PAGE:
The Unapologetic Mathematician

Mathematics for the interested outsider

Hahn Decompositions

Given a signed measure \mu on a measurable space (X,\mathcal{S}), we can use it to break up the space into two pieces. One of them will contribute positive measure, while the other will contribute negative measure. First: some preliminary definitions.

We call a set E\subseteq X “positive” (with respect to \mu) if for every measurable F\in\mathcal{S} the intersection E\cap F is measurable, and \mu(E\cap F)\geq0. That is, it’s not just that E has positive measure, but every measurable part of E has positive measure. Similarly, we say that E is “negative” if for every measurable F the intersection E\cap F is measurable, and \mu(E\cap F)\leq0. For example, the empty set is both positive and negative. It should be clear from these definitions that the difference of two negative sets is negative, and any disjoint countable union of negative sets is negative, and (thus) any countable union at all of negative sets is negative.

Now, for every signed measure \mu there is a “Hahn decomposition” of X. That is, there are two disjoint sets A and B, with A positive and B negative with respect to \mu, and whose union is all of X. We’ll assume that -\infty<\mu(E)\leq\infty , but if \mu takes the value -\infty (and not \infty) the modifications aren’t difficult.

We write \beta=\inf\mu(B), taking the infimum over all measurable negative sets B. We must be able to find a sequence \{B_i\} of measurable negative sets so that the limit of the \mu(B_i) is \beta — just pick B_i so that \beta\leq\mu(B_i)<\beta+\frac{1}{i} — and we can pick the sequence to be monotonic, with B_i\subseteq B_{i+1}. If we define B as the union — the limit — of this sequence, then we must have \mu(B)=\beta. The measurable negative set B has minimal measure \mu(B).

Now we pick A=X\setminus B, and we must show that A is positive. If it wasn’t, there would be a measurable subset E_0\subseteq A with \mu(E_0)<0. This E_0 cannot itself be negative, or else B\uplus E_0 would be negative and we’d have \mu(B\uplus E_0)=\mu(B)+\mu(E_0)<\mu(B), contradicting the minimality of \mu(B).

So E_0 must contain some subsets of positive measure. We let k_1 be the smallest positive integer so that E_0 contains a subset E_1\subseteq E_0 with \mu(E_1)\geq\frac{1}{k_1}. Then observe that

\displaystyle\mu(E_0\setminus E_1)=\mu(E_0)-\mu(E_1)\leq\mu(E_0)-\frac{1}{k_1}<0

So everything we just said about E_0 holds as well for E_0\setminus E_1. We let k_2 be the smallest positive integer so that E_0\setminus E_1 contains a subset E_2\subseteq E_0\setminus E_1 with \mu(E_2)\geq\frac{1}{k_2}. And so on we go until in the limit we’re left with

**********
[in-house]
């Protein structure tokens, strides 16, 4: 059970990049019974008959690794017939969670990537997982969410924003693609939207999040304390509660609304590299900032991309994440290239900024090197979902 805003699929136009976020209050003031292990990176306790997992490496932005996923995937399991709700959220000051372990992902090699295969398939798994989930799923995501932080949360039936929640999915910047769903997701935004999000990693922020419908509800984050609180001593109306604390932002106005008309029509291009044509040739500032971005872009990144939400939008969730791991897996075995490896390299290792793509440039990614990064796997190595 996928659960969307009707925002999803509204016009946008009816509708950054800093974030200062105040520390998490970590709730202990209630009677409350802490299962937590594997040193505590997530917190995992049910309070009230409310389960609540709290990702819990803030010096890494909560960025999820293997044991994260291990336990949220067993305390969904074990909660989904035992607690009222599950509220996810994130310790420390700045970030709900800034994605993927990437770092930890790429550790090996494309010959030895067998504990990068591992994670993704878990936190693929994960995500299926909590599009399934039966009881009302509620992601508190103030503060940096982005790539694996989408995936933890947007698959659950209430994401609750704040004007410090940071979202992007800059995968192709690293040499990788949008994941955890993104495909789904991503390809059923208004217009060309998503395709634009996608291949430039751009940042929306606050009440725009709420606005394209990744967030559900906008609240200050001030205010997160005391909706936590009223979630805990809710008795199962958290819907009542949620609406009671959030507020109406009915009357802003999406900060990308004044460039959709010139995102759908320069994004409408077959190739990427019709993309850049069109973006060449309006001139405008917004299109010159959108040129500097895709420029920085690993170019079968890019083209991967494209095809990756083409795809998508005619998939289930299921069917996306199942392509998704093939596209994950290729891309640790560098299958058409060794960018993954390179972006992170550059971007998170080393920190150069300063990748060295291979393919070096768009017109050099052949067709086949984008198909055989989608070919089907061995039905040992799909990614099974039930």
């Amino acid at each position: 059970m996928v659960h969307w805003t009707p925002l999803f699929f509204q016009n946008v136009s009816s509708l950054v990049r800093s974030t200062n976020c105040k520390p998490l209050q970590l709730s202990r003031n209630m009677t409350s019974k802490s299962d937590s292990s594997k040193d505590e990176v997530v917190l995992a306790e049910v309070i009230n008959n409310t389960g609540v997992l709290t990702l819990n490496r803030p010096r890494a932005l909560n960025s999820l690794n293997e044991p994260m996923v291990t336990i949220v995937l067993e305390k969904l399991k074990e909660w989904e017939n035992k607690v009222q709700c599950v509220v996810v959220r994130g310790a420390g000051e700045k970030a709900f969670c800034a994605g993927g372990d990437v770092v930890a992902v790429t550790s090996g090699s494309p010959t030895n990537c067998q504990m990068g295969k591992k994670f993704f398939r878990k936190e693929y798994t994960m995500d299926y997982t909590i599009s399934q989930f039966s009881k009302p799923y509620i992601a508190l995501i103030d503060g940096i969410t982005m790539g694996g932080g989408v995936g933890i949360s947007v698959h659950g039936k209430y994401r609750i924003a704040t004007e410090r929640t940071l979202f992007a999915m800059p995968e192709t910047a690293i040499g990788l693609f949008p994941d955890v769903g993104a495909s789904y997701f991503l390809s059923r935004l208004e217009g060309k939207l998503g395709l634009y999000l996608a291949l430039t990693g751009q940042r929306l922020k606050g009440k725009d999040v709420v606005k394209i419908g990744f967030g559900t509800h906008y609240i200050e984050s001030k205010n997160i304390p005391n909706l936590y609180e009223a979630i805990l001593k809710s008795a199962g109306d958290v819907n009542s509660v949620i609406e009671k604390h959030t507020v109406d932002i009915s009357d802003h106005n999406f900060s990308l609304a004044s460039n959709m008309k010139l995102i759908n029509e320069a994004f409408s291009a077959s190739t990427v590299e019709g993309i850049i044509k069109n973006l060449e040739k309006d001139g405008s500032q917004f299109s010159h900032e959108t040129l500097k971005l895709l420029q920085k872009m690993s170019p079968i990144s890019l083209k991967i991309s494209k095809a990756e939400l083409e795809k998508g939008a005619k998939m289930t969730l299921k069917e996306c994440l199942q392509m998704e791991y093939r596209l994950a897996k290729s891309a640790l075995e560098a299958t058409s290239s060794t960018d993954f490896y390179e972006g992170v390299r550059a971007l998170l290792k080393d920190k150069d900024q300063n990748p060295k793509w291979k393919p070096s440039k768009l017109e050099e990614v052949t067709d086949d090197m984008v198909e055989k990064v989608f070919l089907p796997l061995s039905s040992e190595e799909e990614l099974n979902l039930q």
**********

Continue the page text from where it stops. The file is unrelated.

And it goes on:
\displaystyle F_0=E_0\setminus\biguplus\limits_{i=1}^\infty E_i

after taking out all the sets E_i.

Since -\infty<\mu(E_0)<0, the measure of E_0 is finite, and so the measure of any subset of E_0 must be finite as well. Thus the limits of the \frac{1}{k_n} must be zero, so that the measure of the countable disjoint union of all the E_n can converge. And so any remaining measurable set F that can fit into F_0 must have \mu(F)\leq0. That is, F_0 must be a measurable negative set disjoint from B. But we must have

\displaystyle\mu(F_0)=\mu(E_0)-\sum\limits_{i=1}^\infty\mu(E_i)\leq\mu(E_0)<0

which contradicts the minimality of \mu(B) just like E_0 would have if it had been a negative set. And thus the assumption that \mu(E_0)<0 is untenable, and so every measurable subset of A has positive measure.

About these ads

June 24, 2010 - Posted by | Analysis, Measure Theory

6 Comments »

  1. […] It’s not too hard to construct examples showing that Hahn decompositions for a signed measure, though they exist, are not unique. But if we have two of them — […]

    Pingback by Jordan Decompositions « The Unapologetic Mathematician | June 25, 2010 | Reply

  2. […] that implies that is the zero measure. The triangle inequality takes a bit more work. We take a Hahn decomposition for and […]

    Pingback by The Banach Space of Totally Finite Signed Measures « The Unapologetic Mathematician | June 28, 2010 | Reply

  3. […] give a Hahn decomposition corresponding to . I say that if we […]

    Pingback by The Jordan Decomposition of an Indefinite Integral « The Unapologetic Mathematician | June 29, 2010 | Reply

  4. […] we take the supremum over all measurable functions with everywhere. Indeed, if we take a Hahn decomposition for , then since is measurable so are and . If we take and , then we […]

    Pingback by Integration with Respect to a Signed Measure « The Unapologetic Mathematician | June 30, 2010 | Reply

  5. […] let be a Hahn decomposition for . We find that is a -finite measure on , while is a -finite measure on […]

    Pingback by The Radon-Nikodym Theorem for Signed Measures « The Unapologetic Mathematician | July 8, 2010 | Reply

  6. […] holds for itself, and so we may assume that is also a measure. We can further simplify by using Hahn decompositions with respect to both and , passing to subspaces on which each of our signed measures has a […]

    Pingback by The Radon-Nikodym Chain Rule « The Unapologetic Mathematician | July 12, 2010 | Reply


Leave a Reply

Fill in your details below or click an icon to log in:

WordPress.com Logo

You are commenting using your WordPress.com account. Log Out / Change )

Twitter picture

You are commenting using your Twitter account. Log Out / Change )

Facebook photo

You are commenting using your Facebook account. Log Out / Change )

Google+ photo

You are commenting using your Google+ account. Log Out / Change )

Connecting to %s

Follow

Get every new post delivered to your Inbox.

Join 392 other followers

%d bloggers like this: